Crisis Measures: Four Bulgarian VC Funds Can Now Close Deals Under Eased Requirements For Private Co-Investments
Last week the Bulgarian governmental Fund of Funds received an approval from the European Commission to ease the conditions for equity instruments and to ensure support for the most vulnerable segment of the economy – SMEs and startups. This is aligned with one of the measures proposed by four national startups and VC associations that sent an open letter to the government in March.
The purpose of the temporary change of requirements is to support innovative companies that have the potential to help rebuild the economy after the crisis and target it in high value-added sectors, reads the official announcement. Starting now and ending on December 31st 2020, the fund managers selected by Fund of Funds – New Vision 3, Morningside Hill, Vitosha Venture Partners, Innovation Accelerator Bulgaria, will be allowed to invest up to €800K in a single company without a private co-investor.
The four funds were selected to deploy a total of €94M to around 400 innovative companies in different stages. The governmental funding coming from operational programs of the EU in each of the funds is between 70% (for the later stage funds Morningside Hill and New Vision 3) and 10% (for early-stage Vitosha Venture Partners and Innovation Accelerator). In each of the funds the partners have put between 3% and 4% of their own capital into the investment vehicle. This means that they now have a bit under €80M for investments.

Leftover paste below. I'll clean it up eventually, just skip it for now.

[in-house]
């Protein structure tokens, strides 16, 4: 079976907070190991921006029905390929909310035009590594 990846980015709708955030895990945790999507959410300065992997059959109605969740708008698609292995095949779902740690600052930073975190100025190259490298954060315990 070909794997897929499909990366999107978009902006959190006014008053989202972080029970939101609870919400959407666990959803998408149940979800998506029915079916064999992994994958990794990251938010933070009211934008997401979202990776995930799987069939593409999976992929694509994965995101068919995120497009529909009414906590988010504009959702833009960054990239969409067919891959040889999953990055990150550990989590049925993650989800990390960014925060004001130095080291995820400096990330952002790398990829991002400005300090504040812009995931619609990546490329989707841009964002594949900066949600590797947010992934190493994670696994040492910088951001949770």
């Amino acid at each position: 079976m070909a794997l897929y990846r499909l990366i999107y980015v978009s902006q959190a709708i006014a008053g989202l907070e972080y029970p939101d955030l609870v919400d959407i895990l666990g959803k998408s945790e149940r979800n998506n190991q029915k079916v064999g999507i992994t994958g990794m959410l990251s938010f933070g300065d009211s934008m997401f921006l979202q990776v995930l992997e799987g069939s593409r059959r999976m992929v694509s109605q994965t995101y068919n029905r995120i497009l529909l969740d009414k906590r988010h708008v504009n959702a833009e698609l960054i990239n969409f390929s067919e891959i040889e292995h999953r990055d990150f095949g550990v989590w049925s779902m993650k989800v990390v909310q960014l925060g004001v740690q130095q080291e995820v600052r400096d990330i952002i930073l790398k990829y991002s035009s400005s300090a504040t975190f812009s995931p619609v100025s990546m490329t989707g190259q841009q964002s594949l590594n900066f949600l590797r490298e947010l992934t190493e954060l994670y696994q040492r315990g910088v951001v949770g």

Who is eligible
The four funds were created to support around 400 companies in various phases, developing key innovations in the areas of biotechnology, robotics, information technology, pharmacy and more. In line with the EC’s decision, the Fund’s resources will be able to reach them more quickly and this year with a relaxed regime. The Fund of Funds continues working towards providing more flexibility to allow startups to continue their development, even in the face of downturn, reads the official announcement.
The fund managers will be allowed to invest also in startups that have been in difficulty since the end of December 2019 due to the effects of the pandemic, reads the announcement. It’s still unclear what exactly does this mean for the VC industry and VC backed startups.
Our first scoping shows that fund managers are welcoming the temporary ease and are trying to adjust their models quickly to be able to maximize the effect of the framework and start closing first deals. So far NV3 is the only fund manager that has started operations, closing three deals for around €2.5M in March.
“From an economic point of view, it is crucial that right now we assure financing for growing companies that have proven viability, so they don’t go into bankruptcy and cut jobs. In the same time, it’s a huge moral hazard with the early-stage products, and we must be careful not to fund projects that wouldn’t be competitive and capable of surviving under normal conditions too,” commented earlier Evgeni Angelov, the founder of the Bulgarian Private Equity and Venture Capital Association, who was also the engineer of the first-ever early-stage VC funds in Bulgaria back in 2012. According to him temporary measures of this type would not distort the market for there’s no market right now.
We’ll update the information as soon as we have further information.
Read more about the four funds here:
Early-stage funds Vitosha Venture Partners and Innovation Accelerator
VC funds New Vision 3 and Morningside Hill